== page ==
It may contain a furnace, the fiery grate or interior of which, in the otherwise relative darkness, may appear eerie or even hellish.

Its cupboards, if any, may contain unusual odds and ends or “secrets” that are better left unknown.

Its walls may be stained or discolored or in disrepair.

Note: The movie The People Under the Stairs is set mostly in a family’s basement.


Many of the eerie elements associated with an attic are also associated with a basement, making a basement scary for the same reasons that an attic may be frightening. In addition, these other eerie elements are often specifically associated with a basement:

It is even more cramped and inspires claustrophobia even more than an attic or a
basement, reducing movement to a slow, even potentially painful, crawl.

It is dirty and may be stuffy or musty.

Its pipes, joists, beams, and other obstructions impede movement and/or escape.

Animal carcasses could be present or their bones may be scattered inside the crawlspace. (John Wayne Gacy buried the bodies of many of his victims in his house’s crawlspace, and a lesbian stalker lived in her victim’s crawlspace.)

Tunnels from the crawlspace could lead elsewhere.

Note: As its title implies, the movie Crawlspace featured this setting.


It is large, both in space and in the number of rooms, allowing multiple possibilities of ambush, for being trapped, or for having one’s escape cut off.

It is full of strangers, some or all of whom may be hostile or untrustworthy.

As a guest, one is in a dependent role.

Others have keys to one’s room or suite.

It could be haunted.

It operates on a 24-hour, seven-days-a-week basis, even while one is asleep and, therefore, vulnerable).

One could get stuck in an elevator, between floors.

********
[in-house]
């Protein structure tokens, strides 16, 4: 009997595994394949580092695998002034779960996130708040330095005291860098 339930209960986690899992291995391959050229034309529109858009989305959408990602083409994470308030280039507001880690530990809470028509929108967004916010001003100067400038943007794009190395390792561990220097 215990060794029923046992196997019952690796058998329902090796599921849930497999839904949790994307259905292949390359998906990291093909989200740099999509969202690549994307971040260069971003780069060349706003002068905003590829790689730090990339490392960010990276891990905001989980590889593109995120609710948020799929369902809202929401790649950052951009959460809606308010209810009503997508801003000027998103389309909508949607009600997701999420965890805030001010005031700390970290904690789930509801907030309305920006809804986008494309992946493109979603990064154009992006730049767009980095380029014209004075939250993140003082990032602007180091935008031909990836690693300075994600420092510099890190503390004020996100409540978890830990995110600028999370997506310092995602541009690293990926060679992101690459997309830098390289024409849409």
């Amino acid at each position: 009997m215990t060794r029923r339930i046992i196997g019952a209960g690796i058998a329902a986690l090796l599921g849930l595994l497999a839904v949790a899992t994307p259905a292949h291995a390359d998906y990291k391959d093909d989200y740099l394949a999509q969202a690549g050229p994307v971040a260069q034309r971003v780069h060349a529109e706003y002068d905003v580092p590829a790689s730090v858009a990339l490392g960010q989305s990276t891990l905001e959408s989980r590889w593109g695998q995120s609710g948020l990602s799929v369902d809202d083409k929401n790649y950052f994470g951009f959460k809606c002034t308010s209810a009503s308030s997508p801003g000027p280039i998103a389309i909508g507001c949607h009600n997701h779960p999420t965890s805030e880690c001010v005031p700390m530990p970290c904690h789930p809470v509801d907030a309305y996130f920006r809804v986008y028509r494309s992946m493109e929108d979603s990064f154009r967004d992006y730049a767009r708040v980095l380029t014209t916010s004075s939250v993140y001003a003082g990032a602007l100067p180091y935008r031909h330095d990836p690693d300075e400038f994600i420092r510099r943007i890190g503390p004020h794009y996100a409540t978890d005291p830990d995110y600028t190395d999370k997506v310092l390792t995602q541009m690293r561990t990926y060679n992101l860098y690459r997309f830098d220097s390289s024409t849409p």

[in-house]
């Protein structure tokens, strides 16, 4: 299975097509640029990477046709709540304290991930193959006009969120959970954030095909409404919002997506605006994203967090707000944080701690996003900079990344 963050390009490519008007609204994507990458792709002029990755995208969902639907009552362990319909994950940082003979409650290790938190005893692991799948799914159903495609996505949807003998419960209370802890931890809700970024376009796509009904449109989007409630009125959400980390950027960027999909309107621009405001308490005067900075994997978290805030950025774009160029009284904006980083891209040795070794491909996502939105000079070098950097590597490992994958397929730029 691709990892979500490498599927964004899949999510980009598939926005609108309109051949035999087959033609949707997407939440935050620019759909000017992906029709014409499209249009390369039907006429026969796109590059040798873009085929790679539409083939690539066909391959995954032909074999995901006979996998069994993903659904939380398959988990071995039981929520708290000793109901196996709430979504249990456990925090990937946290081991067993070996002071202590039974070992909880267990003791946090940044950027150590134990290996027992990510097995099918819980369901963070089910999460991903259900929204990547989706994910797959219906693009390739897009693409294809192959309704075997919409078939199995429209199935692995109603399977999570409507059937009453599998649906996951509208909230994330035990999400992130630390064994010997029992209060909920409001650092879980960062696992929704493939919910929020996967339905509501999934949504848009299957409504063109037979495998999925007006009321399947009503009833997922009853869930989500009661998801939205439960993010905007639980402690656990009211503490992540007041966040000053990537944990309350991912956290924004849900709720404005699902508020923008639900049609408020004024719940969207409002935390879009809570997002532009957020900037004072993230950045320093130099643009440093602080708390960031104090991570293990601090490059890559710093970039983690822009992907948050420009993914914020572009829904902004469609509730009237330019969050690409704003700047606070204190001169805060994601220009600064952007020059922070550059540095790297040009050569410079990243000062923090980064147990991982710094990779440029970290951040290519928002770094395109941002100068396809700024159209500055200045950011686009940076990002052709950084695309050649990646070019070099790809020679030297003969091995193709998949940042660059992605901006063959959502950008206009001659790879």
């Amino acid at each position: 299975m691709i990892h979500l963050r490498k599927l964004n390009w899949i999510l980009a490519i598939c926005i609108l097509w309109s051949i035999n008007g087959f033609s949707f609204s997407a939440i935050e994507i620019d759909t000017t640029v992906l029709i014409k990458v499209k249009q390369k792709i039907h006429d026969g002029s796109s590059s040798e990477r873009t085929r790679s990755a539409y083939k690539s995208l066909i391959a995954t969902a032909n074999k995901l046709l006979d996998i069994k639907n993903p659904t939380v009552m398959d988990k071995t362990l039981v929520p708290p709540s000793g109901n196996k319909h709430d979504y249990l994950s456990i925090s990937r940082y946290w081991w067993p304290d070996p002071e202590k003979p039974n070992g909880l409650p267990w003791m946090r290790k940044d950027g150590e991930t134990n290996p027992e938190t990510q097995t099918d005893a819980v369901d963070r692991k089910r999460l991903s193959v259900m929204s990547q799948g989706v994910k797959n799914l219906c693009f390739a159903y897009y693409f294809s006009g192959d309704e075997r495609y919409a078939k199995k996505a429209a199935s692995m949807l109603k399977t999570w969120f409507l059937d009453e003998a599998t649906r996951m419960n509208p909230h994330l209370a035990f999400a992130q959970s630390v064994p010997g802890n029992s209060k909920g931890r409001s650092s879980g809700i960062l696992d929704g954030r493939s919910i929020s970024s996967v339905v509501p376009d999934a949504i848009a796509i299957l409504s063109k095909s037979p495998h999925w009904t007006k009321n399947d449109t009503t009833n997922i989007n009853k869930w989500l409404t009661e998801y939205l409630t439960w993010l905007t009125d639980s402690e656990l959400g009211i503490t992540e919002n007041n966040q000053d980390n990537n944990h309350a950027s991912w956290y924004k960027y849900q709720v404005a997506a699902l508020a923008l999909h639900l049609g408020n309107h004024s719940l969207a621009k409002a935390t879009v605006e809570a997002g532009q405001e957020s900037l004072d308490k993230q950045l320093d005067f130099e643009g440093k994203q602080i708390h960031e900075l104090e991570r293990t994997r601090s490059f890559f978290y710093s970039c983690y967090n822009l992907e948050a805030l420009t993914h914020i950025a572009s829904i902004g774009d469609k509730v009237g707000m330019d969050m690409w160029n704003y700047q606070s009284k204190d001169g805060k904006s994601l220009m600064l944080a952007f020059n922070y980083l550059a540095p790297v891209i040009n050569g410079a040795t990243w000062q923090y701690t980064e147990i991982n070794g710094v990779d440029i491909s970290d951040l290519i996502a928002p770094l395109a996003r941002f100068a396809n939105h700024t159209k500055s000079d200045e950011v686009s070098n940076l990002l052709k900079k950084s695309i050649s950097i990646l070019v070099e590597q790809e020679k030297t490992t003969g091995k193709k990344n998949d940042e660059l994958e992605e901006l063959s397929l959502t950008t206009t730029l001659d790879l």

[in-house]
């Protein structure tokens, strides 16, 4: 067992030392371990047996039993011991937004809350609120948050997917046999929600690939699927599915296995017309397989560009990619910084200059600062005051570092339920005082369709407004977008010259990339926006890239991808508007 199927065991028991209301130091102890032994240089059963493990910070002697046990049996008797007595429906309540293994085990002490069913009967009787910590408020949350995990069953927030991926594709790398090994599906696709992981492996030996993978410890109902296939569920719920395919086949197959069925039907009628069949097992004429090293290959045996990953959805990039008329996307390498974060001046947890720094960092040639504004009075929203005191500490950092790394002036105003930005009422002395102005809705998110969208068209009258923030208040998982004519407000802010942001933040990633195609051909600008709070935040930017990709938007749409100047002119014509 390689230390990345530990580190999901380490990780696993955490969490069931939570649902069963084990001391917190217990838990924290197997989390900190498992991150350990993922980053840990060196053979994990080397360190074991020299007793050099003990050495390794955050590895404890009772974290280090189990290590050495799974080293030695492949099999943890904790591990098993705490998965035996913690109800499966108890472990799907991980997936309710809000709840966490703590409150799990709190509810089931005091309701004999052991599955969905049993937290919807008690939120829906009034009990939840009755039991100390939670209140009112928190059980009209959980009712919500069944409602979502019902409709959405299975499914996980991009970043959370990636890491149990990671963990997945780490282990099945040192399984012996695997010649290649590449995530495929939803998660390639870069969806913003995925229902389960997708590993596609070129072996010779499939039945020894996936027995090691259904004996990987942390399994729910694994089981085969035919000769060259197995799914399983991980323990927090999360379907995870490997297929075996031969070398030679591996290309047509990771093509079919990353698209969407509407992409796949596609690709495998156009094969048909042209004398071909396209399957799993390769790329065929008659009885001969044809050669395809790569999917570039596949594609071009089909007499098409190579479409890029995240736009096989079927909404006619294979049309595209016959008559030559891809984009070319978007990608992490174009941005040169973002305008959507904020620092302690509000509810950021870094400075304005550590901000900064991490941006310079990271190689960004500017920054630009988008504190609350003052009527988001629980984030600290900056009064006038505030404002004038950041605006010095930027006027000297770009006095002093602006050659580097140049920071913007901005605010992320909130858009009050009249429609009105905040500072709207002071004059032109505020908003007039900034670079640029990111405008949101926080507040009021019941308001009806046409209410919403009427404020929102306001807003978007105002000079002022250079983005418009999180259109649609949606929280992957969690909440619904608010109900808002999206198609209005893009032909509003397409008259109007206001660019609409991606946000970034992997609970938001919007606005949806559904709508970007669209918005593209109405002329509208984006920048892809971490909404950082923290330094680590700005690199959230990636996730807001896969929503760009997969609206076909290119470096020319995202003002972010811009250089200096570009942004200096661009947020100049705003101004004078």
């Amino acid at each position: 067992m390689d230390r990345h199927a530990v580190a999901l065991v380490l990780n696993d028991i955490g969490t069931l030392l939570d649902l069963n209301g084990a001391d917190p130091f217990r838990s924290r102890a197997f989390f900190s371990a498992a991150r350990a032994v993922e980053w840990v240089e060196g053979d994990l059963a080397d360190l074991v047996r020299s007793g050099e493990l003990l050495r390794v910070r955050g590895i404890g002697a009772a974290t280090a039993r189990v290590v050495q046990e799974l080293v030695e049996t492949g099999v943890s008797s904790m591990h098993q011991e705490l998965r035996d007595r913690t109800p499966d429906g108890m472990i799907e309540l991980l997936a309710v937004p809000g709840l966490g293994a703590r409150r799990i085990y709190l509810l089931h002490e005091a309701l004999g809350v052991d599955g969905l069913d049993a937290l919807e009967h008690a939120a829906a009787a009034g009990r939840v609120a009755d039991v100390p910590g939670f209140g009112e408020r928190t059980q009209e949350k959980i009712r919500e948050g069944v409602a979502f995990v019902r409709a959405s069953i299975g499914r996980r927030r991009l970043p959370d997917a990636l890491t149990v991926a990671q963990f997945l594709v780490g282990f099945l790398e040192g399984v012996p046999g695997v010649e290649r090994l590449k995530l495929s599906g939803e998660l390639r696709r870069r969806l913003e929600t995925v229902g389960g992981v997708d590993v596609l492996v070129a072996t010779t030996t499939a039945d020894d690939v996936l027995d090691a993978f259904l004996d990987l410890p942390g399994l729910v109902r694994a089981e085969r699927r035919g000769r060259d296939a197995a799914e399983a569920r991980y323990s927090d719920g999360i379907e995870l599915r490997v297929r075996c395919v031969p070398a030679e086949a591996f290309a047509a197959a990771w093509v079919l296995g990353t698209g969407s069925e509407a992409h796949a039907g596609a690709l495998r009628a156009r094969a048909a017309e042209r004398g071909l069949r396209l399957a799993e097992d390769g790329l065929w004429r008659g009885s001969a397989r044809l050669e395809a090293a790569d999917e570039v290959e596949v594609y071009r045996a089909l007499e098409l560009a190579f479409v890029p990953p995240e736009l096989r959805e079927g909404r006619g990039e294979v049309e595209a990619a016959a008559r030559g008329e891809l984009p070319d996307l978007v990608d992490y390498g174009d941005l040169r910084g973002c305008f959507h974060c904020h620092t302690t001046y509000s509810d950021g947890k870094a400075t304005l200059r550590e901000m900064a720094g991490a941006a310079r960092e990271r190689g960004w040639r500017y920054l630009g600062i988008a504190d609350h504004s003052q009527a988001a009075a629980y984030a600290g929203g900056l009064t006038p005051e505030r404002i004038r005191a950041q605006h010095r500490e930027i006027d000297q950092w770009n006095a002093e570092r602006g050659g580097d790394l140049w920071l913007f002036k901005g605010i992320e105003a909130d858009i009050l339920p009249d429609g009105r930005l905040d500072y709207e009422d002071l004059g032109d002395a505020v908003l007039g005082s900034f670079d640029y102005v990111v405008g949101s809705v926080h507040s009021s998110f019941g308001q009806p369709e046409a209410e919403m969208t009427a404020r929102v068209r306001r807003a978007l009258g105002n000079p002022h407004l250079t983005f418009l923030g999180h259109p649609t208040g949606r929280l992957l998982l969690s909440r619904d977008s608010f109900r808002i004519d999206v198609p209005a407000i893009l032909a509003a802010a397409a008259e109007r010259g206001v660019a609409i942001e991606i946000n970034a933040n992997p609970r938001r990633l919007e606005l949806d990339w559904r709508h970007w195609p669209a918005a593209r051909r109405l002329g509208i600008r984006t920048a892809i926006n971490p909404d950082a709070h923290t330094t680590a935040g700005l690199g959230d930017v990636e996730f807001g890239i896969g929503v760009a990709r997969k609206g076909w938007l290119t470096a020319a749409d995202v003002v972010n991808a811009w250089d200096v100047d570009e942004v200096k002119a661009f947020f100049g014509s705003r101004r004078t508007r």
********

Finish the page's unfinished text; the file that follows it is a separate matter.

Who knows what extra ingredients could be added to a drink in the hotel’s cocktail lounge or to a meal served in the hotel’s restaurant or delivered by room service?

One or more of its employees could be replaced by imposters.

Any weakness in its security could be exploited.

Its surveillance cameras are watching guests all the time, everywhere.

It could be isolated; even when it is not, it is a self-contained and relatively self-sufficient world unto itself (a total institution) of great resources.

It can feature fountains or statues in its lobby and courtyards or grounds.

It can harbor strange sights and sounds (and smells).

Its floor plans could be like a mazes, and, behind each door, a possible threat could wait to ambush a guest.

Power may fail.

Fog or other atmospheric or meteorological effects may occur.

Insects, animals, or humans may intrude.

Note: Stephen King’s short story “1408” takes place in a hotel, as does the movie, 1408, based upon it; King’s novel (and the movie based upon it), The Shining also takes place in a hotel.


Many of the eerie elements associated with a hotel are also associated with a mansion, making a mansion scary for the same reasons that a hotel may be frightening. In addition, these other eerie elements are often specifically associated with a mansion:

Things look different in the dark than they do in the light.